Yeh, so that whole 2021 being better than 2020 thing isn’t quite working out yet is it...
We know that every person working within Early Years is having, without doubt, the most logistically, professionally, and mentally challenging start to a calendar year in sector memory. The recent lockdown announcement, coming on the tail of a year of pandemic hell, has left setting staff and management in an invidious position, with tough decisions to be made every day. Prioritising the welfare and safeguarding of the children in your setting, while also guaranteeing the safety of your staff and their families, has never been more complex.
Meanwhile, with all hands to the deck in those settings that are remaining open, while other practitioners are unable to work due to difficult decisions to furlough staff, Early Years sector esteem is at an all-time low— and stress an all-time high.
Finally, adding to this the difficult financial decisions to be made for setting managers and owners to ensure business and service continuity, this is probably the most difficult professional period most will have endured.
Because of these acute and unprecedented pressures, and with the recent surge in Covid19 cases and its increased sector impact, That Nursery Life has decided to change gears from our original plans for the first months of this year.
In addition to more content, designed to be supportive, around mental and physical health and wellbeing, we also want to offer practical tools to help ease the decision making and administrative burden during what, in a normal year (remember those?!), would still be a stressful period. We are providing these new assets free where we can, or as cheaply as possible, applying major discounts on key tools.
On top of this risk assessment, and our content promoting sector welfare, we are delighted to announce that we will be making available a series of Policy Packs designed to reduce your time spent writing, checking and finalising Setting Policies by a factor of 50, with downloadable templates populated with all of the details bespoke to your setting. They will allow you to update your key policies in a matter of minutes, not hours.
Firstly, however, we have below our free ‘How To’ on conducting risk assessments for pregnant employees in your setting. Let’s get into it!
As an employer, you know that your duty is to ensure the safety and wellbeing of your staff in general. But what extra steps need to be taken for pregnant employees?
For an employee who is pregnant, has given birth in the past six months, or is breastfeeding, the physiological changes involved can put them at a higher level of risk than other employees.
When considering risk from any infectious or contagious disease, a high level of risk at work is deemed to be that which is in addition to the level to which an expectant employee, or an employee who has recently given birth, may be exposed to outside the workplace.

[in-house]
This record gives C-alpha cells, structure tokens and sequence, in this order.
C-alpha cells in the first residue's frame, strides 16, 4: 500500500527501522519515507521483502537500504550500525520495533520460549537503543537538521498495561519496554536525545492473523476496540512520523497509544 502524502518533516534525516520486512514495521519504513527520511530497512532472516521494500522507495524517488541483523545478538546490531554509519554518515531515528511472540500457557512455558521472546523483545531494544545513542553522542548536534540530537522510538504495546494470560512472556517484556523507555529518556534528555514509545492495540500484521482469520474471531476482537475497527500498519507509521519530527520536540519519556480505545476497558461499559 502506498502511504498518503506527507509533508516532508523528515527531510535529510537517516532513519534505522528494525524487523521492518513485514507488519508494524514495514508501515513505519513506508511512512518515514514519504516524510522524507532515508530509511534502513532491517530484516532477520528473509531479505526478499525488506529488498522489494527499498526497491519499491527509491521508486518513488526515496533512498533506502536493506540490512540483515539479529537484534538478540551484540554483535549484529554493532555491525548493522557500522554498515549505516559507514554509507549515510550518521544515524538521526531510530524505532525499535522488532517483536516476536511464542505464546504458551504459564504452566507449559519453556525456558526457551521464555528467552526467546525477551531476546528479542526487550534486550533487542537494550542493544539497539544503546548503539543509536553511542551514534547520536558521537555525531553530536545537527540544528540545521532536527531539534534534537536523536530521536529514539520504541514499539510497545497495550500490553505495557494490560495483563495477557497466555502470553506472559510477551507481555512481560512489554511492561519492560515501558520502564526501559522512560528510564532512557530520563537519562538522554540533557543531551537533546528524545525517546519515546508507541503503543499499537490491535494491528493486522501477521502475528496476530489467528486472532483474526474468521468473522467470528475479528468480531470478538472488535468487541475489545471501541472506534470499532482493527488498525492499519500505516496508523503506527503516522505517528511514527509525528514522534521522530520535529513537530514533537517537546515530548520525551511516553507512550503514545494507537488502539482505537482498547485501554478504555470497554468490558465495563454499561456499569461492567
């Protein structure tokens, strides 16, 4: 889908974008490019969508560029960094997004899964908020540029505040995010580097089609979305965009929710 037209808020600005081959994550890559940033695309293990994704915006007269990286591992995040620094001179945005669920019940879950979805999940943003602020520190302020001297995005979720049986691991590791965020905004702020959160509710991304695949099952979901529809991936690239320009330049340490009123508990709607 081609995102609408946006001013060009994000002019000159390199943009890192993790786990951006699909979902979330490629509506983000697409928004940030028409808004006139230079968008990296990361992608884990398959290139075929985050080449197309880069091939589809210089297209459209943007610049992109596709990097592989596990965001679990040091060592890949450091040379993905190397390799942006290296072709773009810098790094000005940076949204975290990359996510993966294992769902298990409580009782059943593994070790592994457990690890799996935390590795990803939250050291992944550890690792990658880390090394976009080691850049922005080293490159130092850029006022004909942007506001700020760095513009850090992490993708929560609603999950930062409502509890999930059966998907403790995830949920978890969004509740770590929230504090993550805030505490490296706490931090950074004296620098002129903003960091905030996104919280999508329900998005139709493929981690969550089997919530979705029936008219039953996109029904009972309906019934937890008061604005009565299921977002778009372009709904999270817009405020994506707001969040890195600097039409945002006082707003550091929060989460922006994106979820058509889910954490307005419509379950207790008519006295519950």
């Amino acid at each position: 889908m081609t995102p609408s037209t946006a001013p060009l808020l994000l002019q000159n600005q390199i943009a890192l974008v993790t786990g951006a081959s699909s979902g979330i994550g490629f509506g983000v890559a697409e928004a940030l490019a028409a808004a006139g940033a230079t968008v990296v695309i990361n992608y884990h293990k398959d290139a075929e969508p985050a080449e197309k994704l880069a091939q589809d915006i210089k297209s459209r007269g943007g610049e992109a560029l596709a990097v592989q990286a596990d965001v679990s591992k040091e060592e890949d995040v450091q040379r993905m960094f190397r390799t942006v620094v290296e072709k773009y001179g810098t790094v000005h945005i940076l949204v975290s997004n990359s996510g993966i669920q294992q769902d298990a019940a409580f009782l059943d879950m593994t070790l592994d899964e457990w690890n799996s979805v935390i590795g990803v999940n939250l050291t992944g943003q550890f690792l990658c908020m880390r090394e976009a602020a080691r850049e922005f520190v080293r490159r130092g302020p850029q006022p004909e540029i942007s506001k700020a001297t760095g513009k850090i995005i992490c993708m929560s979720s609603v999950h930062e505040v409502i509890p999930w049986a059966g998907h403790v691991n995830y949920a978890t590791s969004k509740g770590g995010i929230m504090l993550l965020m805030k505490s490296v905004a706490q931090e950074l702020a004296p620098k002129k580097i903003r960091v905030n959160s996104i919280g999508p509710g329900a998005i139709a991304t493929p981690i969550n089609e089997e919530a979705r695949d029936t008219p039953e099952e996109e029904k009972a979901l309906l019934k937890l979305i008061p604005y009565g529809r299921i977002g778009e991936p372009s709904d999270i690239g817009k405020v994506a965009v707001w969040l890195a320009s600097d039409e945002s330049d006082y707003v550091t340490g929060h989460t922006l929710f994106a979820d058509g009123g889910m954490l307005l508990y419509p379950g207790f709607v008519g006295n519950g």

During the Covid-19 pandemic, it has been advised that pregnant workers follow strict social distancing to reduce the risk of severe illness. Some pregnant workers will be at greater risk of severe illness from coronavirus. They are defined as clinically extremely vulnerable and they should stay at home as much as possible and work from home if they can. If working from home is not possible (which is likely, given the nature of Early Years’ work) pregnant workers should be placed on paid leave.
Unsure of how to proceed with a pregnant worker? Follow our workflow below:
Question 1 - How many weeks pregnant is the employee?
If less than 30 weeks, go to Question 2.
If 30 weeks or more, go to Question 4.
Question 2 - Does the employee have any relevant additional medical conditions? Such as:
If no, go to Question 3.
If yes, go to Question 4.
Question 3 - Can the employee stay at least six feet away from other staff members and children while at work (for example, being reallocated to office work rather than face-to-face with children)?
If no, go to Question 4.
If yes, the employee should be able to still work in-setting, as long as general precautions are taken (masks, hand sanitiser, etc.) and provided that both employee and employer feel comfortable with their level of safety.
Question 4 - Can the employee work from home?
If yes, arrangements should be made for the employee to work from home.
If no, the employee should be suspended on paid leave. This is in line with normal requirements under regulation 16(3) of the Management of Health and Safety at Work Regulations 1999.
When writing your risk assessment, visit hse.gov.uk and thegrid.org.uk for templates, examples and further guidance. Risk assessments should be ground-up pieces of work, and while templates can be a useful point of reference, you should avoid the temptation to copy and paste. The point of your risk assessment is to think about the particular hazards present to your employees, children and stakeholders within the environment and context of your setting and to develop your own clearly considered approach.
Risk assessment templates and examples:
Risk assessments for pregnant employees:
Protecting pregnant employees in the coronavirus pandemic:
Pregnant employee risk assessment flowchart:
Working safely in the coronavirus pandemic:
Risk assessment during the coronavirus pandemic:
Managing risks at work:
Taking only moments to complete for your whole setting, this automatically filled template, part of our wider collection of Early Years Policies, will save you oodles of time and stress and better prepare you for any future inspections.